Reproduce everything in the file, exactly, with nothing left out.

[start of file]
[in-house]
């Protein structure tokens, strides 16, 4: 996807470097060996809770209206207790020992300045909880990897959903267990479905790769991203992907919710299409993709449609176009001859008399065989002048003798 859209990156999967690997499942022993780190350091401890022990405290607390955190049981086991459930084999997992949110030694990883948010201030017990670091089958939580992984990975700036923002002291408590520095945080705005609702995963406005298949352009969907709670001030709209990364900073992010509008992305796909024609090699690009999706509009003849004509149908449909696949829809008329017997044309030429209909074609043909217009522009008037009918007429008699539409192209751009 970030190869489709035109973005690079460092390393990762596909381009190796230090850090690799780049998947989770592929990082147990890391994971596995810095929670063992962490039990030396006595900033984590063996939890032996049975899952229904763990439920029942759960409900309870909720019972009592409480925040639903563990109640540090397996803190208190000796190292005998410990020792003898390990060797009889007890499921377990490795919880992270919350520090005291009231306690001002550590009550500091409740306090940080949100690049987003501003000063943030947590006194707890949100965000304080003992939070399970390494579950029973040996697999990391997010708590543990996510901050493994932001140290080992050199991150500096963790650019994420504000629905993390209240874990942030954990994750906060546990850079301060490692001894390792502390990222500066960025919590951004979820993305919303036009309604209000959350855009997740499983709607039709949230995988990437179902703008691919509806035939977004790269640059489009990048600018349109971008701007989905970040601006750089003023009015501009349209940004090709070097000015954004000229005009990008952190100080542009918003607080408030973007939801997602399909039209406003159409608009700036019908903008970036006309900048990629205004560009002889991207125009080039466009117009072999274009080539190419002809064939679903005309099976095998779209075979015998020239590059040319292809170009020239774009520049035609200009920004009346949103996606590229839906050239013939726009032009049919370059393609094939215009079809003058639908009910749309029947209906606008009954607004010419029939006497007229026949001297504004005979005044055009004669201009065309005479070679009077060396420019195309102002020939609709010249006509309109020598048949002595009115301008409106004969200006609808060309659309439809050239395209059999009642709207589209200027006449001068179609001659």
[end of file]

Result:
[in-house]
């Protein structure tokens, strides 16, 4: 996807470097060996809770209206207790020992300045909880990897959903267990479905790769991203992907919710299409993709449609176009001859008399065989002048003798 859209990156999967690997499942022993780190350091401890022990405290607390955190049981086991459930084999997992949110030694990883948010201030017990670091089958939580992984990975700036923002002291408590520095945080705005609702995963406005298949352009969907709670001030709209990364900073992010509008992305796909024609090699690009999706509009003849004509149908449909696949829809008329017997044309030429209909074609043909217009522009008037009918007429008699539409192209751009 970030190869489709035109973005690079460092390393990762596909381009190796230090850090690799780049998947989770592929990082147990890391994971596995810095929670063992962490039990030396006595900033984590063996939890032996049975899952229904763990439920029942759960409900309870909720019972009592409480925040639903563990109640540090397996803190208190000796190292005998410990020792003898390990060797009889007890499921377990490795919880992270919350520090005291009231306690001002550590009550500091409740306090940080949100690049987003501003000063943030947590006194707890949100965000304080003992939070399970390494579950029973040996697999990391997010708590543990996510901050493994932001140290080992050199991150500096963790650019994420504000629905993390209240874990942030954990994750906060546990850079301060490692001894390792502390990222500066960025919590951004979820993305919303036009309604209000959350855009997740499983709607039709949230995988990437179902703008691919509806035939977004790269640059489009990048600018349109971008701007989905970040601006750089003023009015501009349209940004090709070097000015954004000229005009990008952190100080542009918003607080408030973007939801997602399909039209406003159409608009700036019908903008970036006309900048990629205004560009002889991207125009080039466009117009072999274009080539190419002809064939679903005309099976095998779209075979015998020239590059040319292809170009020239774009520049035609200009920004009346949103996606590229839906050239013939726009032009049919370059393609094939215009079809003058639908009910749309029947209906606008009954607004010419029939006497007229026949001297504004005979005044055009004669201009065309005479070679009077060396420019195309102002020939609709010249006509309109020598048949002595009115301008409106004969200006609808060309659309439809050239395209059999009642709207589209200027006449001068179609001659």